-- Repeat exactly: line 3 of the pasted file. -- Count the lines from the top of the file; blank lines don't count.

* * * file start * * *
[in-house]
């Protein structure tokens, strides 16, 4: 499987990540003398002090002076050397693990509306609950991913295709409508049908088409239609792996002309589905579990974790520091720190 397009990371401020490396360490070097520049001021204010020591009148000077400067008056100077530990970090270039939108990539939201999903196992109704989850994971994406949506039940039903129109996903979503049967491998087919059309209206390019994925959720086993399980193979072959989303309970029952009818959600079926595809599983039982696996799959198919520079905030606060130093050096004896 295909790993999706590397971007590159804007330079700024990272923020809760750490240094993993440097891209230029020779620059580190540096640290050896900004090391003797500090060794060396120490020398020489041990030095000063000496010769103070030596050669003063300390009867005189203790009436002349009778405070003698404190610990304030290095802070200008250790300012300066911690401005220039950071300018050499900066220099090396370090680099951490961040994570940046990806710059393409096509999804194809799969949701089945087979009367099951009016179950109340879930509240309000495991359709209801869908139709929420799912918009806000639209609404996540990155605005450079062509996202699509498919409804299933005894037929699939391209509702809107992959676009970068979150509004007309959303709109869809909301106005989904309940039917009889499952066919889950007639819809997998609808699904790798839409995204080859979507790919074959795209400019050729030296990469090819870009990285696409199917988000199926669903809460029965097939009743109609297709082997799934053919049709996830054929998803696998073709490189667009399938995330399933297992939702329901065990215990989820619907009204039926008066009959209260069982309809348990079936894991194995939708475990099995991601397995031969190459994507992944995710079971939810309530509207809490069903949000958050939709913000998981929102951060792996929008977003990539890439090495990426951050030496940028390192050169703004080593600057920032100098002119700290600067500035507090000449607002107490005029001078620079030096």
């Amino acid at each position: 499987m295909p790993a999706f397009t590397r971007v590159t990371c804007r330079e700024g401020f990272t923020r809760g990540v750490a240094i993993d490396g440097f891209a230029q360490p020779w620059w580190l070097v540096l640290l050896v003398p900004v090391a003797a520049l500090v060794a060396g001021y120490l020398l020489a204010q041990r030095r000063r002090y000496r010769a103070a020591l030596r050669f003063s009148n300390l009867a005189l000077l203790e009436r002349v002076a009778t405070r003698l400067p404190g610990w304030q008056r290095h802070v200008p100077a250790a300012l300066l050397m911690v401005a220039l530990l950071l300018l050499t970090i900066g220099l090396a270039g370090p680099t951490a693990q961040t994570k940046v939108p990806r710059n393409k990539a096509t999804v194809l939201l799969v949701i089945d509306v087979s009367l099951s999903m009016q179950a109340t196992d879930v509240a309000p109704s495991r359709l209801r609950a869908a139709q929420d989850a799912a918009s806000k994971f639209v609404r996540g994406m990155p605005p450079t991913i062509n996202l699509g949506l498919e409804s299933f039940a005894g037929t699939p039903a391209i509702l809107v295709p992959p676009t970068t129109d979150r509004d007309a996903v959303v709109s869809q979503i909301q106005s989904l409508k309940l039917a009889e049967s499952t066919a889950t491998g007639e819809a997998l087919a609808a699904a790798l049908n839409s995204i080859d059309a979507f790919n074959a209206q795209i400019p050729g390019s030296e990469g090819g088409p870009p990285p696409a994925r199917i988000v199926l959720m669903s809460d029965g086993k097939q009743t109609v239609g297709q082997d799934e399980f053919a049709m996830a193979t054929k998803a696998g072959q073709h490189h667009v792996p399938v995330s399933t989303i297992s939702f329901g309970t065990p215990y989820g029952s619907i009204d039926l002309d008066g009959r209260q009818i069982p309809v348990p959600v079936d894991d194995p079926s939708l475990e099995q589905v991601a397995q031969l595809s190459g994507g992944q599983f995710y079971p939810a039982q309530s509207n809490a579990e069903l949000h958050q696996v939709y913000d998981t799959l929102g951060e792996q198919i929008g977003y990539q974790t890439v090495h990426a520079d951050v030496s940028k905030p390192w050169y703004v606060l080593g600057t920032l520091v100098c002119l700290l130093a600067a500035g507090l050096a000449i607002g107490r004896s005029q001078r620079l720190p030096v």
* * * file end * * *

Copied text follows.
């Amino acid at each position: 499987m295909p790993a999706f397009t590397r971007v590159t990371c804007r330079e700024g401020f990272t923020r809760g990540v750490a240094i993993d490396g440097f891209a230029q360490p020779w620059w580190l070097v540096l640290l050896v003398p900004v090391a003797a520049l500090v060794a060396g001021y120490l020398l020489a204010q041990r030095r000063r002090y000496r010769a103070a020591l030596r050669f003063s009148n300390l009867a005189l000077l203790e009436r002349v002076a009778t405070r003698l400067p404190g610990w304030q008056r290095h802070v200008p100077a250790a300012l300066l050397m911690v401005a220039l530990l950071l300018l050499t970090i900066g220099l090396a270039g370090p680099t951490a693990q961040t994570k940046v939108p990806r710059n393409k990539a096509t999804v194809l939201l799969v949701i089945d509306v087979s009367l099951s999903m009016q179950a109340t196992d879930v509240a309000p109704s495991r359709l209801r609950a869908a139709q929420d989850a799912a918009s806000k994971f639209v609404r996540g994406m990155p605005p450079t991913i062509n996202l699509g949506l498919e409804s299933f039940a005894g037929t699939p039903a391209i509702l809107v295709p992959p676009t970068t129109d979150r509004d007309a996903v959303v709109s869809q979503i909301q106005s989904l409508k309940l039917a009889e049967s499952t066919a889950t491998g007639e819809a997998l087919a609808a699904a790798l049908n839409s995204i080859d059309a979507f790919n074959a209206q795209i400019p050729g390019s030296e990469g090819g088409p870009p990285p696409a994925r199917i988000v199926l959720m669903s809460d029965g086993k097939q009743t109609v239609g297709q082997d799934e399980f053919a049709m996830a193979t054929k998803a696998g072959q073709h490189h667009v792996p399938v995330s399933t989303i297992s939702f329901g309970t065990p215990y989820g029952s619907i009204d039926l002309d008066g009959r209260q009818i069982p309809v348990p959600v079936d894991d194995p079926s939708l475990e099995q589905v991601a397995q031969l595809s190459g994507g992944q599983f995710y079971p939810a039982q309530s509207n809490a579990e069903l949000h958050q696996v939709y913000d998981t799959l929102g951060e792996q198919i929008g977003y990539q974790t890439v090495h990426a520079d951050v030496s940028k905030p390192w050169y703004v606060l080593g600057t920032l520091v100098c002119l700290l130093a600067a500035g507090l050096a000449i607002g107490r004896s005029q001078r620079l720190p030096v």